A Success Academy elementary school pushed out a Brooklyn student with special needs by repeatedly suspending him, calling child services on his mother, and even dropping him off at a police precinct, according to a federal lawsuit.
The complaint, filed Monday on behalf of Tanwa Omolade and her son, alleges that the charter network engaged in a “campaign of harassment” designed to force a behaviorally difficult student out of Success Academy Bed-Stuy 1.
Omolade’s complaint is the latest example in the ongoing debate about whether Success, and other charter schools, encourage students with a range of challenges to leave. Her lawsuit comes just months after state education officials found that the charter network — which is the city’s largest — violated the civil rights of students with disabilities by changing their special education services without parental input.
The lawsuit makes a number of allegations that have popped up against Success and other charter networks before: that they have threatened parents with child welfare investigations, held students back from advancing to the next grade level for disciplinary reasons, and generally use harsh discipline practices that have a disproportionate effect on students with disabilities.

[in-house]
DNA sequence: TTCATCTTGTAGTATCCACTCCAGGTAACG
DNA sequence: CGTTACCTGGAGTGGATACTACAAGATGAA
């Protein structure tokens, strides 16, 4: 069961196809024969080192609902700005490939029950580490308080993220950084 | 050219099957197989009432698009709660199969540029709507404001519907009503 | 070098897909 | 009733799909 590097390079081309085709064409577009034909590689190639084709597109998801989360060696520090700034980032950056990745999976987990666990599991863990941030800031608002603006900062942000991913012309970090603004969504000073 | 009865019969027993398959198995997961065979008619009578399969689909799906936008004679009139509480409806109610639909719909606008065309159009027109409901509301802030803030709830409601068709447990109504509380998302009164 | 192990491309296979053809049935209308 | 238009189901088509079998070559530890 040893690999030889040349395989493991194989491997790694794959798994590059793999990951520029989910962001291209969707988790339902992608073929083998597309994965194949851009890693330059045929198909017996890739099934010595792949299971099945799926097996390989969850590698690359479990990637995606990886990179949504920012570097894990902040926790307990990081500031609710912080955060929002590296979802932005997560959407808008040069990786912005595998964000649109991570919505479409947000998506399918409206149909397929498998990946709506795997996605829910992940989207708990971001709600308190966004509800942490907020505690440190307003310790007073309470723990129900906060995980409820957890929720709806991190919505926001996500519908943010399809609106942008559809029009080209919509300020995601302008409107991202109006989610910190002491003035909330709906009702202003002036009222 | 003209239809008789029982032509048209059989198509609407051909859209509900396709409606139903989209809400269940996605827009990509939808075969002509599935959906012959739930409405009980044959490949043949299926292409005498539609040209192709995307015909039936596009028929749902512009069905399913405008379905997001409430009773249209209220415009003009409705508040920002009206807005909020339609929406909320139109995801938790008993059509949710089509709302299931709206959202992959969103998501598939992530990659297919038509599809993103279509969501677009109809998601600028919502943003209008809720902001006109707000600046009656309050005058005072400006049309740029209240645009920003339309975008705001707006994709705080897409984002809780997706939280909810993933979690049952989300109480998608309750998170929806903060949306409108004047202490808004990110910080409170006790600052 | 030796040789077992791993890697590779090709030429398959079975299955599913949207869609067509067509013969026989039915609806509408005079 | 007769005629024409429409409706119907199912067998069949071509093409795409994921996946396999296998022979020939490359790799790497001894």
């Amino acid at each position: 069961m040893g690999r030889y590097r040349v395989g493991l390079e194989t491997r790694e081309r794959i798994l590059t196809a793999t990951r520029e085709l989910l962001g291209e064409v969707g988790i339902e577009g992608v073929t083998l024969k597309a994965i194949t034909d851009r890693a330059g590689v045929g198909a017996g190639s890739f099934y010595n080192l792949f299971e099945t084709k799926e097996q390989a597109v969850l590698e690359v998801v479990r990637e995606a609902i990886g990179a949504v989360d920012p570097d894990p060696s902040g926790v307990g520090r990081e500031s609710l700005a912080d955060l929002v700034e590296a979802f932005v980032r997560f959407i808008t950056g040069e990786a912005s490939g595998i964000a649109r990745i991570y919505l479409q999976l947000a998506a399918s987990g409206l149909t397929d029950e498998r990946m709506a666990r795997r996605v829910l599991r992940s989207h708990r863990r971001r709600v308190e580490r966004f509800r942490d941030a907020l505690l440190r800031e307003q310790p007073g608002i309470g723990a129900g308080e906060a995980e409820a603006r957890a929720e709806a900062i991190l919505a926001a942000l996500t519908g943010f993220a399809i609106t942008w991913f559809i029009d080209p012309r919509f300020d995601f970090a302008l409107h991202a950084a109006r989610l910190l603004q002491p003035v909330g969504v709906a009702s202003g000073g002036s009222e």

Ann Powell, a Success Academy spokeswoman wrote in an email that “the lawsuit is completely without merit and contains numerous factual inaccuracies” but said she could not go into detail due to federal privacy laws. Success officials, including CEO Eva Moskowitz, have previously argued that strict discipline is an essential driver of the network’s academic strength.
Suspended Four Times in Fourth Grade
The complaint says Omolade’s son, who has oppositional defiant disorder and attention deficit hyperactivity disorder, was suspended at least four times in his fourth grade year. (The son is not named in the lawsuit.)
Leo Glickman, the lawyer who filed suit on behalf of Omolade, said the son “has a diagnosed mental disability which does lead to behavioral issues,” but that he is on track academically. “He’s not supposed to be suspended each time that his disability afflicts him.”
In addition, the suit alleges, school officials called child services twice to complain that the mother “could not control her child” — prompting an internal investigation by the police department into Omolade, who is an NYPD employee. Both child services complaints were closed as “unfounded,” according to the lawsuit.
That same year, Success officials “forcibly removed” Omolade’s son from school during regular hours and took him to a Brooklyn police station. “They just dumped him at the police precinct to sit and wait with strangers,” the lawsuit says.
And finally, the lawsuit alleges that the school threatened to keep the son back a grade level even though “he at least met expectations in his subjects.”
Omolade ultimately pulled her son from Success at the end of the 2017-2018 school year. The lawsuit seeks unspecified compensation for emotional distress and “loss of educational opportunity.”
This story was originally published by Chalkbeat, a nonprofit news organization covering public education. Sign up for their newsletters here: ckbe.at/newsletters